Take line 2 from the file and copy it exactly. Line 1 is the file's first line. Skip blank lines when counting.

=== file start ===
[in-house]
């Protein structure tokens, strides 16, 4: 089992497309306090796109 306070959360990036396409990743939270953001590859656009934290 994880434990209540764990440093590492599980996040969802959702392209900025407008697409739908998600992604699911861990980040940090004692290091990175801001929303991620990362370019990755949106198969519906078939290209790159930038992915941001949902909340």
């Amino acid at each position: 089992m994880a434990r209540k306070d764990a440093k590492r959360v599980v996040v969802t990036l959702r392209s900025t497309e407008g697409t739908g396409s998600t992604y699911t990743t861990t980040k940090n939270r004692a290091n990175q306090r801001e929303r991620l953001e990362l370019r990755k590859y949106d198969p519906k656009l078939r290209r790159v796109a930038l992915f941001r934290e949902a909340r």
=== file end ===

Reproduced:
């Protein structure tokens, strides 16, 4: 089992497309306090796109 306070959360990036396409990743939270953001590859656009934290 994880434990209540764990440093590492599980996040969802959702392209900025407008697409739908998600992604699911861990980040940090004692290091990175801001929303991620990362370019990755949106198969519906078939290209790159930038992915941001949902909340």